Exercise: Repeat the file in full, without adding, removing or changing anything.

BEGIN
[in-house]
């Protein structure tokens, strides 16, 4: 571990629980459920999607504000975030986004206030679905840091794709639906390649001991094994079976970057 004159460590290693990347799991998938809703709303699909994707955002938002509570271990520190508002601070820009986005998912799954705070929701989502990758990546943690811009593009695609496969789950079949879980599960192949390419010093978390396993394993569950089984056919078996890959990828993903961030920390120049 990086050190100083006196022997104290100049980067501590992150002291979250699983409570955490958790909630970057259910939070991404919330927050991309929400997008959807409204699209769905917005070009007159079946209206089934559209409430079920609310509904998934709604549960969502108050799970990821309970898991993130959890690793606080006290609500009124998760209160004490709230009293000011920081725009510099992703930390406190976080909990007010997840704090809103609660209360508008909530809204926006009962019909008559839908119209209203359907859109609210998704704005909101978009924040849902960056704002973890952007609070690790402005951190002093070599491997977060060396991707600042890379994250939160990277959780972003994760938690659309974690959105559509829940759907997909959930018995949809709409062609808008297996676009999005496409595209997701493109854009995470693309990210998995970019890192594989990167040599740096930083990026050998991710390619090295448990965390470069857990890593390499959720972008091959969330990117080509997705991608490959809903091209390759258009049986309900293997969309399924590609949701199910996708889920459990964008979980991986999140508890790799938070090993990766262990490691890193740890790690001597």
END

[in-house]
């Protein structure tokens, strides 16, 4: 571990629980459920999607504000975030986004206030679905840091794709639906390649001991094994079976970057 004159460590290693990347799991998938809703709303699909994707955002938002509570271990520190508002601070820009986005998912799954705070929701989502990758990546943690811009593009695609496969789950079949879980599960192949390419010093978390396993394993569950089984056919078996890959990828993903961030920390120049 990086050190100083006196022997104290100049980067501590992150002291979250699983409570955490958790909630970057259910939070991404919330927050991309929400997008959807409204699209769905917005070009007159079946209206089934559209409430079920609310509904998934709604549960969502108050799970990821309970898991993130959890690793606080006290609500009124998760209160004490709230009293000011920081725009510099992703930390406190976080909990007010997840704090809103609660209360508008909530809204926006009962019909008559839908119209209203359907859109609210998704704005909101978009924040849902960056704002973890952007609070690790402005951190002093070599491997977060060396991707600042890379994250939160990277959780972003994760938690659309974690959105559509829940759907997909959930018995949809709409062609808008297996676009999005496409595209997701493109854009995470693309990210998995970019890192594989990167040599740096930083990026050998991710390619090295448990965390470069857990890593390499959720972008091959969330990117080509997705991608490959809903091209390759258009049986309900293997969309399924590609949701199910996708889920459990964008979980991986999140508890790799938070090993990766262990490691890193740890790690001597």